Maister

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One of the sad parts of Maister's post is just think about how much spontaneous fun these kids are missing out on. Getting soaked in the rain, splashing in puddles, studying worms...all awesome stuff.
Not only experiencing spontaneous fun, but also missing out on developing critical decision making and social skills. Johnny's parents can drive him to the Little League ball diamond where he can learn how to play baseball in a safe, supervised environment with adult coaches and umpires. But if Johnny was getting a pickup game started in the vacant lot at the corner and ringing doorbells to see who can play and choosing teams from among the kids in the neighborhood, and providing their own 'officiating,' he'd be building many other life skills as well.
 

kjel

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One time when my son was maybe in 3rd grade he was walking home from a friend’s house that lived several blocks away when it started sprinkling. I got a concerned phone call from some parents of one of Junior’s friends who happened to be driving by when they saw him. This lady sounded absolutely appalled, “your son is walking along the street IN THE RAIN. Would you like us to drive him (one block) to your place?” No, it won’t kill him to get wet. Heaven know I got caught in the rain any number of times when I was his age. He won’t melt. I promise.
When we lived in SC we lived in a subdivision 1/2 mile from the elementary and middle school on the same street on the same side. Sidewalks the entire way and only driveways to walk across, no streets. I refused to drive or pick up RT from school unless there was a torrential downpour. A mom in the same subdivision ran into me at the store and said any time I needed someone to pick up or drop off RT she was happy to help because she saw her walking. I said no and you need to make your two walk to and from school as well, we live in a safe place, there are sidewalks, and they will be fine with the exercise and fresh air. Tell the kids to stop by my house at 8:15 and they can walk together. And they did, soon enough there were about 10 kids that walked together to and from school. We all were happy not to sit in the pick up or drop off line.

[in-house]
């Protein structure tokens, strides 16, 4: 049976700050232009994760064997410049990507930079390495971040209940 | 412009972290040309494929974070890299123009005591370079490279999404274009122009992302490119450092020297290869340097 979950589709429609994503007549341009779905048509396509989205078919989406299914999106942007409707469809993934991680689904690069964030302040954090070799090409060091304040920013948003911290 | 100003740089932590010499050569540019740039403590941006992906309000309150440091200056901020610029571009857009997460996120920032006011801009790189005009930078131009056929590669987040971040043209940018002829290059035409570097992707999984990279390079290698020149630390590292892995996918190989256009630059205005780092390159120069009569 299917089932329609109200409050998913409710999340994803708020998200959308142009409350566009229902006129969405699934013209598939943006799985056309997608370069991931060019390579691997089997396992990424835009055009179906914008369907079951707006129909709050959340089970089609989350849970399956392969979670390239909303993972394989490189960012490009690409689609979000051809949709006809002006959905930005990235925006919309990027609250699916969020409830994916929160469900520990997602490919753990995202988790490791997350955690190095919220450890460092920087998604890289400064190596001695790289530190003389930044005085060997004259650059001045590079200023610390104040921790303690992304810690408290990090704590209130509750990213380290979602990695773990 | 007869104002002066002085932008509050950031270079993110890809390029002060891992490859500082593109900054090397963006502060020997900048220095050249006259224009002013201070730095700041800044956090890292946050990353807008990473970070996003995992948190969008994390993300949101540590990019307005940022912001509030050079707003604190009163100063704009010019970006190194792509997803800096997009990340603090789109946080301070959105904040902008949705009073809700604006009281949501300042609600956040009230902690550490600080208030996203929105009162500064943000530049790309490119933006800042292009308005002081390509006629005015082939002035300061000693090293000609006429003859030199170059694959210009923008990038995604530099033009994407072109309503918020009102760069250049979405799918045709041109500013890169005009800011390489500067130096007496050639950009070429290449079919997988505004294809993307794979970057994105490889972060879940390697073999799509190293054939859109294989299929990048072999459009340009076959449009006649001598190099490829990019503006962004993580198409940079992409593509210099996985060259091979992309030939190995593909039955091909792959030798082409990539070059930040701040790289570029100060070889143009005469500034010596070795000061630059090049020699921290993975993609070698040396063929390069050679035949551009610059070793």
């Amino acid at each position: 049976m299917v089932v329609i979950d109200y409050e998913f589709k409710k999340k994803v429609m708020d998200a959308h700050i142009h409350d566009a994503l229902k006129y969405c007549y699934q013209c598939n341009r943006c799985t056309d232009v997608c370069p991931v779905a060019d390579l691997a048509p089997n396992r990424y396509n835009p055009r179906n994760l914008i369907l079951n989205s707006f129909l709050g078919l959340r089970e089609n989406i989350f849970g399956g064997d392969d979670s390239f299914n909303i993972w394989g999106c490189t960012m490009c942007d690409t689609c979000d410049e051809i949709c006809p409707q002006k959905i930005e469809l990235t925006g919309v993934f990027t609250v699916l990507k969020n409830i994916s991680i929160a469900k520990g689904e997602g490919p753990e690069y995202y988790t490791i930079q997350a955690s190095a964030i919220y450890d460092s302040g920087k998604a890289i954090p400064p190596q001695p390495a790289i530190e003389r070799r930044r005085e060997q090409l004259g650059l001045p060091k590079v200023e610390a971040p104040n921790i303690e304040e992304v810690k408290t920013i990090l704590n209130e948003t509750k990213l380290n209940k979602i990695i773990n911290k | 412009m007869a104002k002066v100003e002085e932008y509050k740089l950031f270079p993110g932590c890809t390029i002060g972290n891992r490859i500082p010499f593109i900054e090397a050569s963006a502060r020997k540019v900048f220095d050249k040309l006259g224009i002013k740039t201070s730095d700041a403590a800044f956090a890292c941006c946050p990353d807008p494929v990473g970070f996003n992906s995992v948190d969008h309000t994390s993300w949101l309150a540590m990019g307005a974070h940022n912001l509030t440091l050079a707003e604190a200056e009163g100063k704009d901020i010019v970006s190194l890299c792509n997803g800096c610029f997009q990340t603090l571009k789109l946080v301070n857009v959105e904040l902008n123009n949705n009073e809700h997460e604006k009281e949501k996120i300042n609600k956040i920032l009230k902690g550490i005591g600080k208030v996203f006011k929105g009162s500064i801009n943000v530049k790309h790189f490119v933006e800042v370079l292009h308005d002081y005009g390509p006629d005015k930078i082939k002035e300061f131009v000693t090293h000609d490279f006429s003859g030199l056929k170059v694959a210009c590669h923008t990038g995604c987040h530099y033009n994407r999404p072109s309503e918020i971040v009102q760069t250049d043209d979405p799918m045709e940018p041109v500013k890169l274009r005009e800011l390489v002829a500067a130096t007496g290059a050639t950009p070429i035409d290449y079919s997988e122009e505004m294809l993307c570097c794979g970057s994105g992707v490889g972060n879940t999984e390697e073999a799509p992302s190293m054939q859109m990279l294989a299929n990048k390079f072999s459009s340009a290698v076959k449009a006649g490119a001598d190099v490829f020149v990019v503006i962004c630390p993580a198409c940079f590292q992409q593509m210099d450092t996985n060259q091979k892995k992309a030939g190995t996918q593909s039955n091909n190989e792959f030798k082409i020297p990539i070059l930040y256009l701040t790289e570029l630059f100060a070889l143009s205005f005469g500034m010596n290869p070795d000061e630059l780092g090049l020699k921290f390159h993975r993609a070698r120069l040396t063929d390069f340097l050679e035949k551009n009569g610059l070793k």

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DVD

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Yep, my kids walk to school. The new house will be about 1/2 mile from the school. They'll be walking.
 

Gedunker

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I remember getting called into the kitchen for a "come to Jesus" discussion after my mom got off a phone call. It was late winter and I had spent the afternoon shooting baskets at the school across the street. I was dressed appropriately for the weather but eventually warmed up and took my sweatshirt off. Apparently the adult on the phone saw me in shirtsleeves and disapproved and decided it was her business to "rat me out". I don't really remember how the talk with my mother ended up, but I clearly do remember wondering why some adult would take it upon herself to meddle in my business. This was probably every bit of 50 years ago.

I do think parents today are saturated with news stories of horrible things happening to children and many over-react and err on the side of caution. But I think overly-attentive parenting isn't anything new, really.
 

Wannaplan?

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...overly-attentive parenting isn't anything new...
Some parents are just dumb, really. Take my mom for example. She was married to my dad, a man who enjoyed reloading shotgun shells in the basement so he could save a little for his trap shooting bouts at the local gun club. There was gunpowder in that basement, and don't tell me my mom didn't know. I've seen photos of my mom with my dad as newlyweds posing with their shotguns. She must know those things go boom. So, one day her boy toddlers grow up to be know-it-all, we-think-we-are-men teenagers. These teenagers have seen the gunpowder and they know the substance makes a fantastic noise when ignited. Dad works, and mom stays at home, that's the situation. The teenage boys pack the gunpowder into little orbs wrapped in black electrical tape. Blew up about a dozen of those things, good thing we never lost fingers.